The cause of sainthood for Tolton, who was a Catholic priest in Quincy for three years in the 1880s and is buried here, was moved forward this month by the Theological Consultants and Congregation for the Causes of the Saints in Rome. Now the cardinals and archbishops in the Congregation for the Cause of Saints, as well as Pope Francis, will begin their examination of Tolton’s life.

“We hope Father Tolton will be declared ‘venerable’ before the end of the year,” said the Rev. Daren Zehnle, pastor at St. Augustine Parish in Ashland and a Quincy native who has helped in the canonization process.

If Tolton were to be declared “venerable,” Rome would next investigate a miraculous healing attributable to Tolton’s intercession. If that is found to have occurred, he would be declared “blessed.” Another miracle would make him a saint. At least one miracle has already been submitted for review.

“This is a very exciting time,” Zehnle told The Herald-Whig. “To have someone from our diocese on the way to sainthood is a source of great joy. His life of long suffering and perseverance in the face of slavery, prejudice and hatred is a great witness of faith.”

Born in 1854, Tolton, his mother and siblings escaped from a slaveholder in Ralls County, Mo., in 1862, crossed the Mississippi River and reached Quincy, where there was a measure of safety during the Civil War. Quincy was known for its abolitionist movement, and Tolton was accepted at St. Peter School and later at the precursor of Quincy University.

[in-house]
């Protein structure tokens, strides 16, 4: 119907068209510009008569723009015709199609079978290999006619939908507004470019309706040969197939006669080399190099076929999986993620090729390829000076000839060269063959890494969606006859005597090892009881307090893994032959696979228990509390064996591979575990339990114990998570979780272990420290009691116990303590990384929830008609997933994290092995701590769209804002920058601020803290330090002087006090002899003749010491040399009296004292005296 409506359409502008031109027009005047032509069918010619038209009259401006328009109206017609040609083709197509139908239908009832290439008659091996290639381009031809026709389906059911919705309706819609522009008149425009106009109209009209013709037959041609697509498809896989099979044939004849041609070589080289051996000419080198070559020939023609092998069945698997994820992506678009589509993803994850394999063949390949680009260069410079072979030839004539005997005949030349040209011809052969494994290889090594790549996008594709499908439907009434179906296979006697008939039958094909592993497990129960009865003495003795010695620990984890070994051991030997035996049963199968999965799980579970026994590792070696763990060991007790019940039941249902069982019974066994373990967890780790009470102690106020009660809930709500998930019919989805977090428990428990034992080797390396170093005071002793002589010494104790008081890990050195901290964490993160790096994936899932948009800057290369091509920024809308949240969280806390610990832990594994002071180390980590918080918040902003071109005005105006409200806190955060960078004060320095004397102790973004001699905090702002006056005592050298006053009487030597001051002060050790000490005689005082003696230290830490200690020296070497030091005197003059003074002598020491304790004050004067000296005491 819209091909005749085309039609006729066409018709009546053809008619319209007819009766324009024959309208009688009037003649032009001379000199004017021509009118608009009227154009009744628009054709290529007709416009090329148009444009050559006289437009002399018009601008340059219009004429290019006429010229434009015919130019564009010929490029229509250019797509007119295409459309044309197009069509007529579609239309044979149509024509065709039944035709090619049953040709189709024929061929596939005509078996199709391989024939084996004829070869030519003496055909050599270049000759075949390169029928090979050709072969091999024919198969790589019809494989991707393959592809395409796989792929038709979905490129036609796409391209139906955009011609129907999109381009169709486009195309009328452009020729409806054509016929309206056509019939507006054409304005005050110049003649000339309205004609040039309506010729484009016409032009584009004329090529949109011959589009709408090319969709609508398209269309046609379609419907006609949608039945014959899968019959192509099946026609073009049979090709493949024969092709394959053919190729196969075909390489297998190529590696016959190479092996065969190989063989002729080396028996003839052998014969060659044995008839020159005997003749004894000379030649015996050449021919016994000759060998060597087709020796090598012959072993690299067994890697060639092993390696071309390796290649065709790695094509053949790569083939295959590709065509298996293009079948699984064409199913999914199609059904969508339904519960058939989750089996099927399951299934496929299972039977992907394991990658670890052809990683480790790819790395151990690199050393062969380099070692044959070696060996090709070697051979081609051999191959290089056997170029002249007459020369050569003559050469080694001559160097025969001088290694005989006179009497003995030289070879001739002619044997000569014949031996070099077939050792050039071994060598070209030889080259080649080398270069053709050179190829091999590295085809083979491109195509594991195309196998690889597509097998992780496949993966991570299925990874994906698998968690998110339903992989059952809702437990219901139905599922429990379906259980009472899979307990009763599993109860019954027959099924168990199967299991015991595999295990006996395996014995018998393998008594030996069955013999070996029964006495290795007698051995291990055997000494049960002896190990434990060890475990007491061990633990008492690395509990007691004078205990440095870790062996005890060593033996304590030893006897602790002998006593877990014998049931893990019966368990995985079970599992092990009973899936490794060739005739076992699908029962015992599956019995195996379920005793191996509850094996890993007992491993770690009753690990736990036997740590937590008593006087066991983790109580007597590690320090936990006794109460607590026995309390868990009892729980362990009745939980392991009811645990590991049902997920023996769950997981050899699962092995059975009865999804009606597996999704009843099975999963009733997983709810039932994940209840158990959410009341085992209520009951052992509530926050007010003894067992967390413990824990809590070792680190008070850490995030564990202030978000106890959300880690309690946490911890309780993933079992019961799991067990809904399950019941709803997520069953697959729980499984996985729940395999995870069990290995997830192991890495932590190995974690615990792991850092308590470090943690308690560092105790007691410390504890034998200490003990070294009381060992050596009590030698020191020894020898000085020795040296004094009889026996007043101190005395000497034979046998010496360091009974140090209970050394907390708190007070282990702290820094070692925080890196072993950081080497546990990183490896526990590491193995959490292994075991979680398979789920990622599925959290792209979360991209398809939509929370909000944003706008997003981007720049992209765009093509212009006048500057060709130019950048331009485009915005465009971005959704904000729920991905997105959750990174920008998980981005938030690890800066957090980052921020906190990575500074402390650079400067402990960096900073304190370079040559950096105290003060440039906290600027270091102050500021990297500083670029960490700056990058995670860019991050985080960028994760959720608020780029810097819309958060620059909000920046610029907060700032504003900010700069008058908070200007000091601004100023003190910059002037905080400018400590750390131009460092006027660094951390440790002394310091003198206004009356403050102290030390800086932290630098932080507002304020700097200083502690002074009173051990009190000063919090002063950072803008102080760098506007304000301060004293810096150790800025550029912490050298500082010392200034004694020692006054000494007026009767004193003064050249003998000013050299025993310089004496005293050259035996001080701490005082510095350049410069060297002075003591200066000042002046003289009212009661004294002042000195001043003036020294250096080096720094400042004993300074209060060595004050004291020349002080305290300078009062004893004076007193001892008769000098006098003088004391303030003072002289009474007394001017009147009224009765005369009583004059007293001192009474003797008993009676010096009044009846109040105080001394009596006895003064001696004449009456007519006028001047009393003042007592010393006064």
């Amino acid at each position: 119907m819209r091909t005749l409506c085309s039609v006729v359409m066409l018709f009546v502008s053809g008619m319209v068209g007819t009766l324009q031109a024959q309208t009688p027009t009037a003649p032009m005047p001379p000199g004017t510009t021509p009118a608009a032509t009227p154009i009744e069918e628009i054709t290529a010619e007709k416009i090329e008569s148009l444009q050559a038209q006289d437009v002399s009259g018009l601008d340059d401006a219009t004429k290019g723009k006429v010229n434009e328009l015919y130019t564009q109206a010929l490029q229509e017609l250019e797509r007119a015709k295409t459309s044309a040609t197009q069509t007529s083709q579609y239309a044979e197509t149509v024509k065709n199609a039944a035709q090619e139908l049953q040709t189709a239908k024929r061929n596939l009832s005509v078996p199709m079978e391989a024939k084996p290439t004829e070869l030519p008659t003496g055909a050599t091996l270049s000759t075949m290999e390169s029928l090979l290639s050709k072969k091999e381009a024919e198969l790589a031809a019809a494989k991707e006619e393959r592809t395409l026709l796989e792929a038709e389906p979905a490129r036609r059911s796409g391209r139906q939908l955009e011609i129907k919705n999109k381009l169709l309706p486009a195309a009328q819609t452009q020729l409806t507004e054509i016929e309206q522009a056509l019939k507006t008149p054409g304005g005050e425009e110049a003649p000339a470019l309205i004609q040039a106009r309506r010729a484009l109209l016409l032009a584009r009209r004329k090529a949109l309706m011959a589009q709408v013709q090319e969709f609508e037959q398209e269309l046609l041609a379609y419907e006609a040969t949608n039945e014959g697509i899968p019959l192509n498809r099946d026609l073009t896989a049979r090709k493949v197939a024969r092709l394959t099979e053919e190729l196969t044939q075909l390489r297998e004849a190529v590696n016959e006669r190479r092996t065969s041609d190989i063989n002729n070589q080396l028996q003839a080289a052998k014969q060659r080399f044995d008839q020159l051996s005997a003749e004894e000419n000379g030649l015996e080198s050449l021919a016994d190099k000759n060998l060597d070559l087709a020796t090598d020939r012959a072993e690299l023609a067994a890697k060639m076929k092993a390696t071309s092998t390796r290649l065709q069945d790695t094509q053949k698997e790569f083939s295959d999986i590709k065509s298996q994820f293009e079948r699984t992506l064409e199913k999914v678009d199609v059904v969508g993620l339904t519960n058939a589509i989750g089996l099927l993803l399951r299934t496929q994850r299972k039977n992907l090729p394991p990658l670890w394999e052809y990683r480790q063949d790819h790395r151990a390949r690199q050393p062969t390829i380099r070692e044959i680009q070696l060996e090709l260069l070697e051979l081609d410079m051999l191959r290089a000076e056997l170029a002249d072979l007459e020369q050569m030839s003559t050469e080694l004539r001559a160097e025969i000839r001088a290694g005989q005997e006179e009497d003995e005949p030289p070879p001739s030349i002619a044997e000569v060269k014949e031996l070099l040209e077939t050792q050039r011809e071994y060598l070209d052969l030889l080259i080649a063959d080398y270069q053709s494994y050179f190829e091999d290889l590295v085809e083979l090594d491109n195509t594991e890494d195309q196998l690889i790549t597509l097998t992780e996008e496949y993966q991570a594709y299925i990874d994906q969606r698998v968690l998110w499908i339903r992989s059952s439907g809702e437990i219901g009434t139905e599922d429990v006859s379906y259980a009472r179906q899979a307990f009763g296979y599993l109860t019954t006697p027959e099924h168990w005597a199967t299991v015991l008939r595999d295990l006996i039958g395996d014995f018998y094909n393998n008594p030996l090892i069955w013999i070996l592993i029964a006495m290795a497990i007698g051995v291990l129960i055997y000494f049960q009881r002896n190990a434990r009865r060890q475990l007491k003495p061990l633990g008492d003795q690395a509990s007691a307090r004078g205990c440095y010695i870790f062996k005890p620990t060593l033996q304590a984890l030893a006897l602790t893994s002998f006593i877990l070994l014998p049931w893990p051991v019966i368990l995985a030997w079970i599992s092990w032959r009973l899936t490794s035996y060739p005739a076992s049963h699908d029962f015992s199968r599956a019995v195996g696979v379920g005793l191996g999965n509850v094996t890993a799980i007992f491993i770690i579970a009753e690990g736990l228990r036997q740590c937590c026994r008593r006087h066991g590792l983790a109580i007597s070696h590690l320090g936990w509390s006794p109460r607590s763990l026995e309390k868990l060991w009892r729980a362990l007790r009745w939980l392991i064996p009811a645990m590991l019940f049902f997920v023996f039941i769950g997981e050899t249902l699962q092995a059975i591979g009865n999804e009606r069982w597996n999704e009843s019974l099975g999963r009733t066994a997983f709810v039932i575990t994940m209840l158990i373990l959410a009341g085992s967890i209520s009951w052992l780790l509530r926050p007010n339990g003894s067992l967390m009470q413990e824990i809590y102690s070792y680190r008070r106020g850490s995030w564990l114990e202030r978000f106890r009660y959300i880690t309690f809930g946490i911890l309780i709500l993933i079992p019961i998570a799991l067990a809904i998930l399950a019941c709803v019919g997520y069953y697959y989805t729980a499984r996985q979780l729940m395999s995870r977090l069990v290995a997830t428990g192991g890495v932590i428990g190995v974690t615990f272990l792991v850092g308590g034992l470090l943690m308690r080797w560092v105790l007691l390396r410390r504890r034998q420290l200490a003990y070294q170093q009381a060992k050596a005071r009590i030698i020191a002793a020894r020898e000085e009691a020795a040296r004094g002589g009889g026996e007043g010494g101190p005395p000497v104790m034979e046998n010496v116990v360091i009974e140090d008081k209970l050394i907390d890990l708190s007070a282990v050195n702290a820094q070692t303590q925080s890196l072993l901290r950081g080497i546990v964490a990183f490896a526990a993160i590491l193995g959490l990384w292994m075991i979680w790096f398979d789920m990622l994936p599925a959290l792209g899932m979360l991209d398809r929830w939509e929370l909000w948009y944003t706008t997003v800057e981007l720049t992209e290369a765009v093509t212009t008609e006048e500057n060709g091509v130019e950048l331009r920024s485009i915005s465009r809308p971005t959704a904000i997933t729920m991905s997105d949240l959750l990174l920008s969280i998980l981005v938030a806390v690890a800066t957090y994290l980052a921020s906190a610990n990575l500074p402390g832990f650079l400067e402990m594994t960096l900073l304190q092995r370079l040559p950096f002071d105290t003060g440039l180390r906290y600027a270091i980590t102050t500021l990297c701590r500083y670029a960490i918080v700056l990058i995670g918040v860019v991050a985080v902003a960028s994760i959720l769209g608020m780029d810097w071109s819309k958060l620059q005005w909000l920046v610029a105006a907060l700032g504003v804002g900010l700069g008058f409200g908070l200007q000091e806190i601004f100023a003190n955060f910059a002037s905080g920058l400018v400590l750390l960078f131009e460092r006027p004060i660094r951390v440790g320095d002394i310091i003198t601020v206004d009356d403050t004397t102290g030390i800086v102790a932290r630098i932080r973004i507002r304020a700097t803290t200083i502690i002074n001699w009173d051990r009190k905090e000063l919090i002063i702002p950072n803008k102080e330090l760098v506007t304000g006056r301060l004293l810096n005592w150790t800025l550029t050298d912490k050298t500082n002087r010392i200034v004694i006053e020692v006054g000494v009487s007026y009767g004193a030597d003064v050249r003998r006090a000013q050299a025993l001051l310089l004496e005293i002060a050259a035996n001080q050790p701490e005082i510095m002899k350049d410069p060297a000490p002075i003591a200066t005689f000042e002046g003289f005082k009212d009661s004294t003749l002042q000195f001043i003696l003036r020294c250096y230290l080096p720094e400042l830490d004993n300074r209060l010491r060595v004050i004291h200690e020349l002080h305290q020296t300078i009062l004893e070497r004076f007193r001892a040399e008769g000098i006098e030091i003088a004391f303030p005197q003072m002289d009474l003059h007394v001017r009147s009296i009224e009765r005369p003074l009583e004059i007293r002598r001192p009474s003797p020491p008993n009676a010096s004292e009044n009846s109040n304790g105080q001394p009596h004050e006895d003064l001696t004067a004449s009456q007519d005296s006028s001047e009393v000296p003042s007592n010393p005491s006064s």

Unable to attend an American seminary because of his race, Tolton finished his religious studies through the Urban College of Rome and was ordained there.

Upon his return to Quincy on July 17, 1886, reports indicated that hundreds of Quincyans welcomed him home. Yet another Quincy priest used racial slurs from the pulpit to attack and belittle the black priest.

At his own request, Tolton was reassigned in 1889 to a church in Chicago. It was there that Tolton died of heat stroke at age 43, on July 9, 1897. His body was brought back to Quincy for burial.

Tolton was welcomed, nurtured and educated in Quincy starting more than 150 years ago. His stature as a man of God already has been established in this region.

It would be good to see this humble man, who broke down barriers, celebrated as a saint.